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Med Sport Sci. 2007;50:143-67.

Evolution and variability in fitness test performance of Asian children and adolescents.

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1
Institute of Human Performance, The University of Hong Kong, Hong Kong. djmac@hku.hk

Abstract

Although Asia represents well over half of the world's population, the comparative lack of resources and infrastructure in many of these countries is likely to have contributed to only sporadic data being available to examine secular changes and geographical variability in the fitness test performances of Asian children and adolescents. Given the concerns that currently exist in the development of childhood obesity including, in many Asian countries, knowledge on the secular changes in nutrition and physical fitness and activity would seem germane to developing proactive public health strategies. The aim of this study therefore was to summarize existing literature reporting explicitly on secular changes in the fitness test performance of Asian children and adolescents, and where possible, comment on the geographical variability of such performances. Using a meta-analytical strategy, this study summarizes the secular changes in power, speed and cardiovascular endurance test performance of over 23.5 million 6- to 19-year-olds from seven Asian countries, tested between 1917 and 2003. In addition, it summarizes the geographic variability in fitness test performance of Asian children and adolescents within, and outside of, Asia. There has been very little change in the power and speed test performances of Asian children and adolescents in recent decades, yet alarmingly, there have been consistent declines in cardiovascular endurance fitness performance across all studied Asian nations over the past 10-15 years. Given the association between cardiovascular endurance fitness and numerous degenerative conditions (e.g. diabetes, obesity and metabolic syndrome), recent declines in cardiovascular endurance fitness performance of Asian children and adolescents should be an issue of major concern for public health authorities throughout Asia.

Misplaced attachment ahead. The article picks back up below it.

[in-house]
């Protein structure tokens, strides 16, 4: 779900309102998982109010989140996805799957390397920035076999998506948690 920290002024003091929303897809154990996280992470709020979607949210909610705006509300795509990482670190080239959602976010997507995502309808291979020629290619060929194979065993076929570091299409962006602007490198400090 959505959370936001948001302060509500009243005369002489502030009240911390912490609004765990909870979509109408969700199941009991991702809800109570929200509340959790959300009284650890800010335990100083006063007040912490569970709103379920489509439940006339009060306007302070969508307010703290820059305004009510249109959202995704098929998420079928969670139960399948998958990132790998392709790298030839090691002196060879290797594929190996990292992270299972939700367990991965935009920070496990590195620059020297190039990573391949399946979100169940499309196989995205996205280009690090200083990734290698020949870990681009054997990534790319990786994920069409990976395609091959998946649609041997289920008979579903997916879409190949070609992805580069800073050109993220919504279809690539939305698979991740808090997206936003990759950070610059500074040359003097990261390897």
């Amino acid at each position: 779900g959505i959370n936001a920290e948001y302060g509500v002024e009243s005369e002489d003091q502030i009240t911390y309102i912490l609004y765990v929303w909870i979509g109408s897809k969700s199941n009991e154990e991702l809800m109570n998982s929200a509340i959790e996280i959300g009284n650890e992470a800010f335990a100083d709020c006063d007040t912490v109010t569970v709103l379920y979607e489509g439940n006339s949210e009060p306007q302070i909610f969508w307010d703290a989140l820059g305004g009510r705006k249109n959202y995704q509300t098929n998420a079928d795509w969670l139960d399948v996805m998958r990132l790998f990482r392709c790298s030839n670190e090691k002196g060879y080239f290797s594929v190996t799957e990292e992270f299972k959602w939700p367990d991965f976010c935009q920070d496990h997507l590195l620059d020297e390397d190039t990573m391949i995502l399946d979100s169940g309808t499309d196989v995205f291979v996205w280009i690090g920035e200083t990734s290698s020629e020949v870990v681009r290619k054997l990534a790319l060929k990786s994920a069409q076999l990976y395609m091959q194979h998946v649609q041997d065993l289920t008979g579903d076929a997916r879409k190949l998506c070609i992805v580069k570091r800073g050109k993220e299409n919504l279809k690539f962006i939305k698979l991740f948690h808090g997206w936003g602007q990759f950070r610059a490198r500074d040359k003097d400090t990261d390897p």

PMID:
17387256
DOI:
10.1159/000101358
[Indexed for MEDLINE]
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